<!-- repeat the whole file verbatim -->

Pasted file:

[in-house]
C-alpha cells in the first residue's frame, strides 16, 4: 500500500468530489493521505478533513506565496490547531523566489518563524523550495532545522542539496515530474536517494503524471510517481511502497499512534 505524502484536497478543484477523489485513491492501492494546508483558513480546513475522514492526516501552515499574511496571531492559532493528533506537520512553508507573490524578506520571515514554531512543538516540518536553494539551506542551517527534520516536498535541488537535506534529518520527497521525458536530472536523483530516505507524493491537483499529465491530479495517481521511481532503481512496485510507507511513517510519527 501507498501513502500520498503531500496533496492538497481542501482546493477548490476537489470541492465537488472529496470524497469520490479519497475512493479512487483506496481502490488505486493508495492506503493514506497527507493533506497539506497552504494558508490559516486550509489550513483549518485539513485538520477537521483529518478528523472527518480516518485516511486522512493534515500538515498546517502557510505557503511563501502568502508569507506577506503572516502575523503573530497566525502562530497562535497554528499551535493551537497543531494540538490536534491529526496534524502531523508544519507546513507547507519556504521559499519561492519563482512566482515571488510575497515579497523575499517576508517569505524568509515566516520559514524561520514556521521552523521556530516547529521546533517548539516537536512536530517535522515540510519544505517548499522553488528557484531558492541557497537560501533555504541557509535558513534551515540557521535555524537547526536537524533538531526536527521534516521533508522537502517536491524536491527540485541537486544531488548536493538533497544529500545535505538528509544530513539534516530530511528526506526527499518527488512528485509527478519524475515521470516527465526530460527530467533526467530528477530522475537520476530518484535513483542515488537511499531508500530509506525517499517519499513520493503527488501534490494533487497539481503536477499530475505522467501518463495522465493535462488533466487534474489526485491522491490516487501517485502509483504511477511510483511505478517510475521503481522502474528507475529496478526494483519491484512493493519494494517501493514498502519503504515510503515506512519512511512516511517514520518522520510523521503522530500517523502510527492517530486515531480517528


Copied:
[in-house]
C-alpha cells in the first residue's frame, strides 16, 4: 500500500468530489493521505478533513506565496490547531523566489518563524523550495532545522542539496515530474536517494503524471510517481511502497499512534 505524502484536497478543484477523489485513491492501492494546508483558513480546513475522514492526516501552515499574511496571531492559532493528533506537520512553508507573490524578506520571515514554531512543538516540518536553494539551506542551517527534520516536498535541488537535506534529518520527497521525458536530472536523483530516505507524493491537483499529465491530479495517481521511481532503481512496485510507507511513517510519527 501507498501513502500520498503531500496533496492538497481542501482546493477548490476537489470541492465537488472529496470524497469520490479519497475512493479512487483506496481502490488505486493508495492506503493514506497527507493533506497539506497552504494558508490559516486550509489550513483549518485539513485538520477537521483529518478528523472527518480516518485516511486522512493534515500538515498546517502557510505557503511563501502568502508569507506577506503572516502575523503573530497566525502562530497562535497554528499551535493551537497543531494540538490536534491529526496534524502531523508544519507546513507547507519556504521559499519561492519563482512566482515571488510575497515579497523575499517576508517569505524568509515566516520559514524561520514556521521552523521556530516547529521546533517548539516537536512536530517535522515540510519544505517548499522553488528557484531558492541557497537560501533555504541557509535558513534551515540557521535555524537547526536537524533538531526536527521534516521533508522537502517536491524536491527540485541537486544531488548536493538533497544529500545535505538528509544530513539534516530530511528526506526527499518527488512528485509527478519524475515521470516527465526530460527530467533526467530528477530522475537520476530518484535513483542515488537511499531508500530509506525517499517519499513520493503527488501534490494533487497539481503536477499530475505522467501518463495522465493535462488533466487534474489526485491522491490516487501517485502509483504511477511510483511505478517510475521503481522502474528507475529496478526494483519491484512493493519494494517501493514498502519503504515510503515506512519512511512516511517514520518522520510523521503522530500517523502510527492517530486515531480517528